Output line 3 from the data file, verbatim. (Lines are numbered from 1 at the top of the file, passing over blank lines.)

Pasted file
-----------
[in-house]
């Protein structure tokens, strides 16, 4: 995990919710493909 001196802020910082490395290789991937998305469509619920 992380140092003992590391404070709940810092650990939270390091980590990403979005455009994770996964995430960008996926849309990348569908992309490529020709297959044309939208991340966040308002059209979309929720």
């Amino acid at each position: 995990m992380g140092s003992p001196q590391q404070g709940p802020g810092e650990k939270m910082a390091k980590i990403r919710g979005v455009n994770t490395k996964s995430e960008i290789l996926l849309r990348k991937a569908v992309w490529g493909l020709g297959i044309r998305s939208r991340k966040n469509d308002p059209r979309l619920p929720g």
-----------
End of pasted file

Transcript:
């Amino acid at each position: 995990m992380g140092s003992p001196q590391q404070g709940p802020g810092e650990k939270m910082a390091k980590i990403r919710g979005v455009n994770t490395k996964s995430e960008i290789l996926l849309r990348k991937a569908v992309w490529g493909l020709g297959i044309r998305s939208r991340k966040n469509d308002p059209r979309l619920p929720g």